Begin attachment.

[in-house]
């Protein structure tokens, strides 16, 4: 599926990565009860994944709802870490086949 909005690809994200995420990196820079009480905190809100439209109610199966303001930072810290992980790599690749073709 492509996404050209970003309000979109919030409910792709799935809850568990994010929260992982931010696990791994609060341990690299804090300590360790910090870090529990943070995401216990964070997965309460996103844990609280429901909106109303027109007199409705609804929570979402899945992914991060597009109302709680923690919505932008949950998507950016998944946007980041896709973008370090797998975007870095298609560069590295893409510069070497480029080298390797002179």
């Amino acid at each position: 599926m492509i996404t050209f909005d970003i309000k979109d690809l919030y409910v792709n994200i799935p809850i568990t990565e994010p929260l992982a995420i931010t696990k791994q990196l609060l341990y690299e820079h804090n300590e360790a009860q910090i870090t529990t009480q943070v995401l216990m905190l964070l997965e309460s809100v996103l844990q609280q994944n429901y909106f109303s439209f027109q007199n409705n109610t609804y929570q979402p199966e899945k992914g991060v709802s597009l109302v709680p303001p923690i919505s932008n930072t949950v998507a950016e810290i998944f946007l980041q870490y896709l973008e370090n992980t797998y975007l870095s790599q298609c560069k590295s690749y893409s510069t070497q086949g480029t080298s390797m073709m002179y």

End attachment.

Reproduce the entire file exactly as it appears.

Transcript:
[in-house]
């Protein structure tokens, strides 16, 4: 599926990565009860994944709802870490086949 909005690809994200995420990196820079009480905190809100439209109610199966303001930072810290992980790599690749073709 492509996404050209970003309000979109919030409910792709799935809850568990994010929260992982931010696990791994609060341990690299804090300590360790910090870090529990943070995401216990964070997965309460996103844990609280429901909106109303027109007199409705609804929570979402899945992914991060597009109302709680923690919505932008949950998507950016998944946007980041896709973008370090797998975007870095298609560069590295893409510069070497480029080298390797002179």
């Amino acid at each position: 599926m492509i996404t050209f909005d970003i309000k979109d690809l919030y409910v792709n994200i799935p809850i568990t990565e994010p929260l992982a995420i931010t696990k791994q990196l609060l341990y690299e820079h804090n300590e360790a009860q910090i870090t529990t009480q943070v995401l216990m905190l964070l997965e309460s809100v996103l844990q609280q994944n429901y909106f109303s439209f027109q007199n409705n109610t609804y929570q979402p199966e899945k992914g991060v709802s597009l109302v709680p303001p923690i919505s932008n930072t949950v998507a950016e810290i998944f946007l980041q870490y896709l973008e370090n992980t797998y975007l870095s790599q298609c560069k590295s690749y893409s510069t070497q086949g480029t080298s390797m073709m002179y």